June 17, 2009
Jonathan Chait is the current author of the TRB column in The New Republic. In the June 17, 20090 issue he takes on “Carrie Prejean and other anti-gay marriage intellectuals”. He is referring to the former Miss California’s contention that “marriage should be between a man and a woman”. After pointing out that this contention is not an argument, he asks why this might be true. It is certainly the basis on which many religious opponents claim exemption from civil rights laws such as we are seeing in England at the moment around whether religious bodies can discriminate in matters of employment, adoption and the like. (http://www.churchtimes.co.uk/content.asp?id=76558) It is also causing some challenges for Episcopalians in states in which gay marriage is legal because our canons define marriage as between a man and a woman (“That both parties understand that Holy Matrimony is a physical and spiritual union of a man and a woman, entered into within the community of faith, by mutual consent of heart, mind, and will, and with intent that it be lifelong.”)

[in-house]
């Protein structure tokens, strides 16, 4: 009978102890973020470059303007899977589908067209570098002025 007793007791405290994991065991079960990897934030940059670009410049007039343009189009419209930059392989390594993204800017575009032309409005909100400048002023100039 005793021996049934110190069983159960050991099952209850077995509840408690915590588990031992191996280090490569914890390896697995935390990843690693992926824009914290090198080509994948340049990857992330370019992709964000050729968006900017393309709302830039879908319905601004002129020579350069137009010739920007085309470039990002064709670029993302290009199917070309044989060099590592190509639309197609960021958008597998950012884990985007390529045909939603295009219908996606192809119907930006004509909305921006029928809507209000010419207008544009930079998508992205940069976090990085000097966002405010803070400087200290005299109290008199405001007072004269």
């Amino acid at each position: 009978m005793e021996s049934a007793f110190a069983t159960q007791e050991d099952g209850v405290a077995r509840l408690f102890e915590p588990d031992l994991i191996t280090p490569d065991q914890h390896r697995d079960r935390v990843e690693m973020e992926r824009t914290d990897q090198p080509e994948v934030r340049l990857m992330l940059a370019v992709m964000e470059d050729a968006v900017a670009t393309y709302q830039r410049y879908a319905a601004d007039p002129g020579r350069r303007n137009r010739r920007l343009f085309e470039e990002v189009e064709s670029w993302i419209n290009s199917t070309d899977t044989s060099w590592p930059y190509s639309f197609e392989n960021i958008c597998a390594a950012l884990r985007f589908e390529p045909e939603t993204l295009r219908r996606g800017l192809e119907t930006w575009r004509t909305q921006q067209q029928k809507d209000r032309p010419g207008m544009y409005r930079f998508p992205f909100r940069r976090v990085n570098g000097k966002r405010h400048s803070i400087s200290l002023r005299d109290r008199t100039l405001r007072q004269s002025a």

Chait addresses a number of things that are sometimes said in support of this proclamation are that someone gets harmed if we allow gay marriage or that the link between child rearing and marriage would be weakened if marriage was extended to GLBT people. He points out, among other things, that all such arguments are exclusively about how heterosexual people would be affected by an extension of marriage rights, including the difficulty expressed by one person that it will be harder to persuade black men of the obligation to marry the mother of their children. (That masterpiece from one Heather MacDonald of the Manhattan Institute: http://www.manhattan-institute.org/) He suggests that the statement of belief ( and presumably desire) that the term ‘marriage’ should be reserved for one man and one woman is “a body of opinion held largely by people who either don’t know why they oppose gay marriage or don’t feel comfortable explicating their case.” Later he says that the belief is “an expression of unease rather than principle” and goes on: “As people face up to the fact that opposing gay marriage means disregarding the happiness of the people most directly (or even solely) affected by it, most of us come around. Good ideas don’t always defeat bad ideas, but they usually, over time, defeat non-ideas.”
I think he has reached the heart of the matter on this one and would be interested in your thoughts.